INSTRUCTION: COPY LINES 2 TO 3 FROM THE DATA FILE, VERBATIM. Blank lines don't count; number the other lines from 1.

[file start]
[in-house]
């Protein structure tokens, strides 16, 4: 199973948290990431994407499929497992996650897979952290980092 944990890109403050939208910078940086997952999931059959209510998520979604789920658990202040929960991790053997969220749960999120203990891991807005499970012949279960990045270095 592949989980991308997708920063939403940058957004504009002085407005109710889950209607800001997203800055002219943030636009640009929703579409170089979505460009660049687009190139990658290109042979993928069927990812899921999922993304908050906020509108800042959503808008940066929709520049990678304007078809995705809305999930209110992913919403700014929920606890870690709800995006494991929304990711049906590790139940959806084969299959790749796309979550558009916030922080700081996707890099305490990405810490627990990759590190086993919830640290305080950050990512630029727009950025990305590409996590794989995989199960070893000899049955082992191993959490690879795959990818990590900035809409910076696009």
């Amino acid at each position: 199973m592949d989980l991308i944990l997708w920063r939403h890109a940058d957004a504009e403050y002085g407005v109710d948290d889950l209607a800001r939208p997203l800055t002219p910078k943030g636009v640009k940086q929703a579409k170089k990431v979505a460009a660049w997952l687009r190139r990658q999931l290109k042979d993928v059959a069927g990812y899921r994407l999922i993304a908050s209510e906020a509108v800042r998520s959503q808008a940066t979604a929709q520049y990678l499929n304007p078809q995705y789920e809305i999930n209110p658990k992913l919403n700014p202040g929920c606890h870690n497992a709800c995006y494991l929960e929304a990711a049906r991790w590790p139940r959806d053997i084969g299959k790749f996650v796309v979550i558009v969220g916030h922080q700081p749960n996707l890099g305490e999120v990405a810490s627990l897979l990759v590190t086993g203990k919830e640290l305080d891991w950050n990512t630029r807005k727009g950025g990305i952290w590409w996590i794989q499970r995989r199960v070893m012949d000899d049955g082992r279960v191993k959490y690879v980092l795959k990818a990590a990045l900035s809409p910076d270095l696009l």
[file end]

């Protein structure tokens, strides 16, 4: 199973948290990431994407499929497992996650897979952290980092 944990890109403050939208910078940086997952999931059959209510998520979604789920658990202040929960991790053997969220749960999120203990891991807005499970012949279960990045270095 592949989980991308997708920063939403940058957004504009002085407005109710889950209607800001997203800055002219943030636009640009929703579409170089979505460009660049687009190139990658290109042979993928069927990812899921999922993304908050906020509108800042959503808008940066929709520049990678304007078809995705809305999930209110992913919403700014929920606890870690709800995006494991929304990711049906590790139940959806084969299959790749796309979550558009916030922080700081996707890099305490990405810490627990990759590190086993919830640290305080950050990512630029727009950025990305590409996590794989995989199960070893000899049955082992191993959490690879795959990818990590900035809409910076696009």
């Amino acid at each position: 199973m592949d989980l991308i944990l997708w920063r939403h890109a940058d957004a504009e403050y002085g407005v109710d948290d889950l209607a800001r939208p997203l800055t002219p910078k943030g636009v640009k940086q929703a579409k170089k990431v979505a460009a660049w997952l687009r190139r990658q999931l290109k042979d993928v059959a069927g990812y899921r994407l999922i993304a908050s209510e906020a509108v800042r998520s959503q808008a940066t979604a929709q520049y990678l499929n304007p078809q995705y789920e809305i999930n209110p658990k992913l919403n700014p202040g929920c606890h870690n497992a709800c995006y494991l929960e929304a990711a049906r991790w590790p139940r959806d053997i084969g299959k790749f996650v796309v979550i558009v969220g916030h922080q700081p749960n996707l890099g305490e999120v990405a810490s627990l897979l990759v590190t086993g203990k919830e640290l305080d891991w950050n990512t630029r807005k727009g950025g990305i952290w590409w996590i794989q499970r995989r199960v070893m012949d000899d049955g082992r279960v191993k959490y690879v980092l795959k990818a990590a990045l900035s809409p910076d270095l696009l």